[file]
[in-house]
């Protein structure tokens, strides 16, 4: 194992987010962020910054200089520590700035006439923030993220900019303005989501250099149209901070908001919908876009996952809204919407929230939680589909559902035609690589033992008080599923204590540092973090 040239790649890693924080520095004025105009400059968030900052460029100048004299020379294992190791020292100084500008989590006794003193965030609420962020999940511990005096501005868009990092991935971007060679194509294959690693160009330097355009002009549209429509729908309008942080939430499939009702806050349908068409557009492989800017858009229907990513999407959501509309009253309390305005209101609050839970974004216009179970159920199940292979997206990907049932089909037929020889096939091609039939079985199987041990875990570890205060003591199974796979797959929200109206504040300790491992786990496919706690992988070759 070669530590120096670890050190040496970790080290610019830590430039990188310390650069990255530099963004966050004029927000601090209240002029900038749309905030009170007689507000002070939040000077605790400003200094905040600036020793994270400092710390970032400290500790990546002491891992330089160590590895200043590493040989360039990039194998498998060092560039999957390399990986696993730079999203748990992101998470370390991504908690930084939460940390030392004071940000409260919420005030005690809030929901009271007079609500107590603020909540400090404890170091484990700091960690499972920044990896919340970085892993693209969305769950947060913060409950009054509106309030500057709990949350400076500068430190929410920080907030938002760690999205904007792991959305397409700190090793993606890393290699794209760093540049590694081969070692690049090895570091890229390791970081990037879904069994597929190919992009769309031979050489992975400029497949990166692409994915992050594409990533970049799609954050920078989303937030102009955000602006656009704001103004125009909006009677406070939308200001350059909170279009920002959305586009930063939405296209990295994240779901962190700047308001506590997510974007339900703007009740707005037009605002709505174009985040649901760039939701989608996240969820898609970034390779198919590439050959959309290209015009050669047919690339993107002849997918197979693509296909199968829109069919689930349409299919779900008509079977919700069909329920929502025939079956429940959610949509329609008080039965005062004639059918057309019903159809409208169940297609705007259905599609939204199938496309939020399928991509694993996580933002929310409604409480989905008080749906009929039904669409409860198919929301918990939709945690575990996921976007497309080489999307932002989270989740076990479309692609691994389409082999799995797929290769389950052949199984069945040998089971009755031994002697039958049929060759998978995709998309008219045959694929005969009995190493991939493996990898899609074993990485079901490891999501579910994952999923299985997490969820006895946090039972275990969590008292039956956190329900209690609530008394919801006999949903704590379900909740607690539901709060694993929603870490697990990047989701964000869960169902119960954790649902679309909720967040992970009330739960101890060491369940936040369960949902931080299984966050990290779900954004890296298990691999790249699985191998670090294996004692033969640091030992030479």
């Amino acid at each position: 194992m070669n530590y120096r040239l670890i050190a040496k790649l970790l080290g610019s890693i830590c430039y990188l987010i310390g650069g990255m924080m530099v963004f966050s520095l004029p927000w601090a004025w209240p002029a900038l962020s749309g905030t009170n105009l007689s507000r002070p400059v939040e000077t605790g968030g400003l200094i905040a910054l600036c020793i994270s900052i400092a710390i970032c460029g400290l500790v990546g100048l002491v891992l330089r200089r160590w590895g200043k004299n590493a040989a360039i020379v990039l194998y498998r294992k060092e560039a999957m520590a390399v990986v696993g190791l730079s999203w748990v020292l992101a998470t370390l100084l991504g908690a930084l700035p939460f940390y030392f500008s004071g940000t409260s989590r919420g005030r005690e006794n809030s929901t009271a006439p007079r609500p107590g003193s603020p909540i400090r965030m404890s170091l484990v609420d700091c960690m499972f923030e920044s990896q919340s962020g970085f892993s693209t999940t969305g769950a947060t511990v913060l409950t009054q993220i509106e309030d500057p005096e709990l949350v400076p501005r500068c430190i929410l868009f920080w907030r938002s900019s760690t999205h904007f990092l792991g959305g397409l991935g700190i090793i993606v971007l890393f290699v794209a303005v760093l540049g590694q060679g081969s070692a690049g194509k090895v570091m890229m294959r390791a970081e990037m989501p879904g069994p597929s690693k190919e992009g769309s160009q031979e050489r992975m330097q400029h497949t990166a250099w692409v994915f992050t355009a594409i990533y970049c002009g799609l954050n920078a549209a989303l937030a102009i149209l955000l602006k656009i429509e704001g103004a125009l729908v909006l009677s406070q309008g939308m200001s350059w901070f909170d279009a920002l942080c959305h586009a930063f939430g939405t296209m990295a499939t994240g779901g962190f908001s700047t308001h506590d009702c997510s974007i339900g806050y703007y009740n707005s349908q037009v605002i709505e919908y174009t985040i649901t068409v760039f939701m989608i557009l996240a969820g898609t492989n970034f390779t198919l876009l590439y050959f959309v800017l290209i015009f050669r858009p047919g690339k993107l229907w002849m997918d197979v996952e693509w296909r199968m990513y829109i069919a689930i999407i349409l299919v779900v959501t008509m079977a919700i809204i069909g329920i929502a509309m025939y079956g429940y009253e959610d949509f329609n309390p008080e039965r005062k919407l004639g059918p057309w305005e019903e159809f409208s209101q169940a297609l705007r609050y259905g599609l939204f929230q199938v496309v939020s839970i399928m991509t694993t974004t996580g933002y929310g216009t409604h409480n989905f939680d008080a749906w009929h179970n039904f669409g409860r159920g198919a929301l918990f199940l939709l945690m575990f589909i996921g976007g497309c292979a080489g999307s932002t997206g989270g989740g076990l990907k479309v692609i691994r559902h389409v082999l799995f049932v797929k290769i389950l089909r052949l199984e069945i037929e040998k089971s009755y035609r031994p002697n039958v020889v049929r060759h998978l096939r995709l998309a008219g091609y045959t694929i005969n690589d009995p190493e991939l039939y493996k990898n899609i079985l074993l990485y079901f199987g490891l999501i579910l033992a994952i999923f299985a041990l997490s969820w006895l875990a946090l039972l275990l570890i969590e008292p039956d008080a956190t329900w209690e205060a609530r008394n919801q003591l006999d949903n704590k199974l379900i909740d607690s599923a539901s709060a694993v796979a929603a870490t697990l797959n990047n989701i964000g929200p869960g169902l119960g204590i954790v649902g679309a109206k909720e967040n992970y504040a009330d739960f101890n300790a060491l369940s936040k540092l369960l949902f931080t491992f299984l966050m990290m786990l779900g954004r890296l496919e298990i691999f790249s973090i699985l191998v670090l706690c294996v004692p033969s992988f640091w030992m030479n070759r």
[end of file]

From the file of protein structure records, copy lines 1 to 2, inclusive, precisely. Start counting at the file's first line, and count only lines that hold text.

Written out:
[in-house]
């Protein structure tokens, strides 16, 4: 194992987010962020910054200089520590700035006439923030993220900019303005989501250099149209901070908001919908876009996952809204919407929230939680589909559902035609690589033992008080599923204590540092973090 040239790649890693924080520095004025105009400059968030900052460029100048004299020379294992190791020292100084500008989590006794003193965030609420962020999940511990005096501005868009990092991935971007060679194509294959690693160009330097355009002009549209429509729908309008942080939430499939009702806050349908068409557009492989800017858009229907990513999407959501509309009253309390305005209101609050839970974004216009179970159920199940292979997206990907049932089909037929020889096939091609039939079985199987041990875990570890205060003591199974796979797959929200109206504040300790491992786990496919706690992988070759 070669530590120096670890050190040496970790080290610019830590430039990188310390650069990255530099963004966050004029927000601090209240002029900038749309905030009170007689507000002070939040000077605790400003200094905040600036020793994270400092710390970032400290500790990546002491891992330089160590590895200043590493040989360039990039194998498998060092560039999957390399990986696993730079999203748990992101998470370390991504908690930084939460940390030392004071940000409260919420005030005690809030929901009271007079609500107590603020909540400090404890170091484990700091960690499972920044990896919340970085892993693209969305769950947060913060409950009054509106309030500057709990949350400076500068430190929410920080907030938002760690999205904007792991959305397409700190090793993606890393290699794209760093540049590694081969070692690049090895570091890229390791970081990037879904069994597929190919992009769309031979050489992975400029497949990166692409994915992050594409990533970049799609954050920078989303937030102009955000602006656009704001103004125009909006009677406070939308200001350059909170279009920002959305586009930063939405296209990295994240779901962190700047308001506590997510974007339900703007009740707005037009605002709505174009985040649901760039939701989608996240969820898609970034390779198919590439050959959309290209015009050669047919690339993107002849997918197979693509296909199968829109069919689930349409299919779900008509079977919700069909329920929502025939079956429940959610949509329609008080039965005062004639059918057309019903159809409208169940297609705007259905599609939204199938496309939020399928991509694993996580933002929310409604409480989905008080749906009929039904669409409860198919929301918990939709945690575990996921976007497309080489999307932002989270989740076990479309692609691994389409082999799995797929290769389950052949199984069945040998089971009755031994002697039958049929060759998978995709998309008219045959694929005969009995190493991939493996990898899609074993990485079901490891999501579910994952999923299985997490969820006895946090039972275990969590008292039956956190329900209690609530008394919801006999949903704590379900909740607690539901709060694993929603870490697990990047989701964000869960169902119960954790649902679309909720967040992970009330739960101890060491369940936040369960949902931080299984966050990290779900954004890296298990691999790249699985191998670090294996004692033969640091030992030479």